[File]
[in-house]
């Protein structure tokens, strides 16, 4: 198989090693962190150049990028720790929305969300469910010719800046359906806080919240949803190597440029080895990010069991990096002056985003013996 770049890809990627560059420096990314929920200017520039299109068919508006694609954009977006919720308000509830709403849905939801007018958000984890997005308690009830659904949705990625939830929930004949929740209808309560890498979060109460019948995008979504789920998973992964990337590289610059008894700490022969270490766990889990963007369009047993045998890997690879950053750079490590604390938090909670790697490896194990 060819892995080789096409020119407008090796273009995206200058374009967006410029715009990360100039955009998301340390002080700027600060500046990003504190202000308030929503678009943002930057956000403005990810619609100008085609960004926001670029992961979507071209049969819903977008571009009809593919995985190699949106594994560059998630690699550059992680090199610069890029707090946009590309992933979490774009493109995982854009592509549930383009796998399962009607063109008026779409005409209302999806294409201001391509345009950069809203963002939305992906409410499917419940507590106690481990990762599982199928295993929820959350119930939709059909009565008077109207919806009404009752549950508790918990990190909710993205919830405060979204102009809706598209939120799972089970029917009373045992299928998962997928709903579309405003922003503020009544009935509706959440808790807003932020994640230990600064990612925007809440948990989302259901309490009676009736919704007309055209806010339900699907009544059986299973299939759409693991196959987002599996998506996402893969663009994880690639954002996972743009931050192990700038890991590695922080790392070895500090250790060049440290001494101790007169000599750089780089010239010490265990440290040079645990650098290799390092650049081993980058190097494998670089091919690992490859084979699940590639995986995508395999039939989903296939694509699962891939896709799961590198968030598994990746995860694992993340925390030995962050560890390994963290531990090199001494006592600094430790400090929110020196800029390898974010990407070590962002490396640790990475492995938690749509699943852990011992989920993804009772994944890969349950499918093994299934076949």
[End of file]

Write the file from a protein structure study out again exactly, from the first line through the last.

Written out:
[in-house]
């Protein structure tokens, strides 16, 4: 198989090693962190150049990028720790929305969300469910010719800046359906806080919240949803190597440029080895990010069991990096002056985003013996 770049890809990627560059420096990314929920200017520039299109068919508006694609954009977006919720308000509830709403849905939801007018958000984890997005308690009830659904949705990625939830929930004949929740209808309560890498979060109460019948995008979504789920998973992964990337590289610059008894700490022969270490766990889990963007369009047993045998890997690879950053750079490590604390938090909670790697490896194990 060819892995080789096409020119407008090796273009995206200058374009967006410029715009990360100039955009998301340390002080700027600060500046990003504190202000308030929503678009943002930057956000403005990810619609100008085609960004926001670029992961979507071209049969819903977008571009009809593919995985190699949106594994560059998630690699550059992680090199610069890029707090946009590309992933979490774009493109995982854009592509549930383009796998399962009607063109008026779409005409209302999806294409201001391509345009950069809203963002939305992906409410499917419940507590106690481990990762599982199928295993929820959350119930939709059909009565008077109207919806009404009752549950508790918990990190909710993205919830405060979204102009809706598209939120799972089970029917009373045992299928998962997928709903579309405003922003503020009544009935509706959440808790807003932020994640230990600064990612925007809440948990989302259901309490009676009736919704007309055209806010339900699907009544059986299973299939759409693991196959987002599996998506996402893969663009994880690639954002996972743009931050192990700038890991590695922080790392070895500090250790060049440290001494101790007169000599750089780089010239010490265990440290040079645990650098290799390092650049081993980058190097494998670089091919690992490859084979699940590639995986995508395999039939989903296939694509699962891939896709799961590198968030598994990746995860694992993340925390030995962050560890390994963290531990090199001494006592600094430790400090929110020196800029390898974010990407070590962002490396640790990475492995938690749509699943852990011992989920993804009772994944890969349950499918093994299934076949």